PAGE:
Monday, November 16, 2015

Humans of New York: Stories

Title:  Humans of New York:  Stories
Author:  Brandon Stanton
Publication Information:  St. Martin's Press. 2015. 432 pages.
ISBN:  1250058902 / 978-1250058904

Book Source:  I read this book because I love Brandon Stanton's work.

Opening Sentence:  "Occasionally I'm invited to colleges and seminars to explain the story behind Humans of New York."

Favorite Quote:  "Listen, a person is like a rubber-band ball. We've all got a lot of bad rubber bands, and a lot of good rubber bands, and they're all wrapped up together. And you've got to have both types of bands or your rubber-band ball ain't gonna bounce. And no use trying to untangle them You know what I'm saying?" [from one of the many stories in this book]

I love finding books where I see my own story and my own life reflected from the pages, and Brandon Stanton's work often does that. Even when the stories that do not reflect my life, I love and appreciate the humanity that they capture - the stories of humanity one person at a time.

A little history of the project - Brandon Stanton was not a photographer. He got his first camera in January 2010 while he lived and worked in Chicago. In July 2010, he lost his job. Over the next couple of months, he slowly travelled from Chicago to New York, taking pictures all the way. Upon his arrival in New York, his initial intent was to create a photographic census of New York City -  10,000 portraits plotted on a city map.

He had a blog and some visibility. A friend, then, created a Facebook page and a Tumblr blog. The project went viral. The Facebook page alone has almost 16 million followers as of today.

At this point, Brandon Stanton's work should really be called Humans of the World. In 2014, the United Nations invited him to visit and photograph in a 50 day tour of 11 countries around the world.  He followed with another trip to even more countries in 2015. Many of these countries are in the headlines of news media, most often for very negative reasons. Brandon Stanton's work provides a look at the people behind the name and news of that country. People like you and me. In fact, in an interview, he remarked on the similarities that exist, "I think the similarities I’ve noticed are the aspirations of people. It seems that everywhere I go, people want the same things – security, education, family. It’s just that so many people have no avenues through which to obtain these things."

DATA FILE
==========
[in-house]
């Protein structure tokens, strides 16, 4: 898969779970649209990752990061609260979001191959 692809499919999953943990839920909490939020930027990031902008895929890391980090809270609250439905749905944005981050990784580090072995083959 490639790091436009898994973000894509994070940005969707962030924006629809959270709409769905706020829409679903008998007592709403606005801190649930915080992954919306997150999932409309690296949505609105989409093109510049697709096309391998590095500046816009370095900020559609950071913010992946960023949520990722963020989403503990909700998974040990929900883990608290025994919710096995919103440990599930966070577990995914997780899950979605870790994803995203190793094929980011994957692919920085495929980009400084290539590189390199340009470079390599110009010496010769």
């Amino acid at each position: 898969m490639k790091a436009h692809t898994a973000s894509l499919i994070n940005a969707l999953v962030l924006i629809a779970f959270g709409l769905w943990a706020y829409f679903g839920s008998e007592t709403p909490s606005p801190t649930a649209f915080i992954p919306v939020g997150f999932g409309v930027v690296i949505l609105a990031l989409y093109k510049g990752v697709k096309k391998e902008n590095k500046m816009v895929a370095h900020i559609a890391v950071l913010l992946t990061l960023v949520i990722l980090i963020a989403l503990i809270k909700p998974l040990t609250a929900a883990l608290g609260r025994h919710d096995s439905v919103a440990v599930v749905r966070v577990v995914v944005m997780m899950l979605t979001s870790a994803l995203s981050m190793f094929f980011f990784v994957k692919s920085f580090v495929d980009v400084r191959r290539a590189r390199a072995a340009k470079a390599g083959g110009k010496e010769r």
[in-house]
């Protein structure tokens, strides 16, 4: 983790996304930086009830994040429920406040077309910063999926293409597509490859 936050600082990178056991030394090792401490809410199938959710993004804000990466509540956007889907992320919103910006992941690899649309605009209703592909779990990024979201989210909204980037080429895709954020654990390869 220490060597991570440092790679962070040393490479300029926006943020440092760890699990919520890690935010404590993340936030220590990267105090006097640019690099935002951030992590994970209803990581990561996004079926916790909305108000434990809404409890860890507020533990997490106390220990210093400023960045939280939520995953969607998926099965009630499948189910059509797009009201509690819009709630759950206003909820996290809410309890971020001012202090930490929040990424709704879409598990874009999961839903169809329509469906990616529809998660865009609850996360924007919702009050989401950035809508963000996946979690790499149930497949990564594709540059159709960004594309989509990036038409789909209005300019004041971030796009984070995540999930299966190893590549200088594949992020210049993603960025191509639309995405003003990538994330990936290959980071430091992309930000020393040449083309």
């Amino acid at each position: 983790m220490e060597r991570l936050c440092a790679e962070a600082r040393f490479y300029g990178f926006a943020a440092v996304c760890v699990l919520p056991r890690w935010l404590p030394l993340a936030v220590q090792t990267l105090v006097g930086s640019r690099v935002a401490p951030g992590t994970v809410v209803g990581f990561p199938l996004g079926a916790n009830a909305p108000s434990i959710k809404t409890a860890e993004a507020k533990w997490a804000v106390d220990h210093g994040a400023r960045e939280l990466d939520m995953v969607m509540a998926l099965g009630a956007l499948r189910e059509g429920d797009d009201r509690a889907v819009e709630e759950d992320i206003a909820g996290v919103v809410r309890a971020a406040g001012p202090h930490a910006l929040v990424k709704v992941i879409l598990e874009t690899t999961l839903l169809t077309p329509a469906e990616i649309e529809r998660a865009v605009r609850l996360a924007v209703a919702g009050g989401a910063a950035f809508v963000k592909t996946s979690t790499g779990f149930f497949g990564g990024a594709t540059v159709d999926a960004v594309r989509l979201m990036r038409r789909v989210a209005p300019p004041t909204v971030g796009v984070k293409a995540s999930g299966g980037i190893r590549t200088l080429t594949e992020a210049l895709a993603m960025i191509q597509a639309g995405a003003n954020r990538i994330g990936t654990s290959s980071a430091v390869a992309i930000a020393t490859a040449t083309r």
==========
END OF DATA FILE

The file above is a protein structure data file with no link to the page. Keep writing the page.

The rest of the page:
This is the third compilation of his work to be published. The first was Humans of New York, and the second was Little Humans. The images remain the same - one portrait at a time. The stories accompanying each portrait are a little more in depth.

The book has no overt organization, but the portraits and accompanying stories do seem to be grouped by general topics. I am amazed by the intensely personal details people are willing to share in this forum.  Some of the topics include parenting, relationships, addiction, mental illness, terminal illness, death, dreams, hopes, aspirations, despair - really any and all aspects of life. Some share a simple moment. Some are sweet and some shocking. All are touching in their own unique way.

This book does not capture the images of of Brandon Stanton's trip beyond the United States (I hope those books are coming!), but from its base in New York City, it does capture a world all the way from a homeless person on the streets of the city to the nation's President in the White House.  Perhaps, in one or more of the stories, it may even capture you. I will continue to follow his work and remind myself that every person - every single one - has a story if we take the time to listen.

Please share your thoughts and leave a comment. I would love to "talk" to you.

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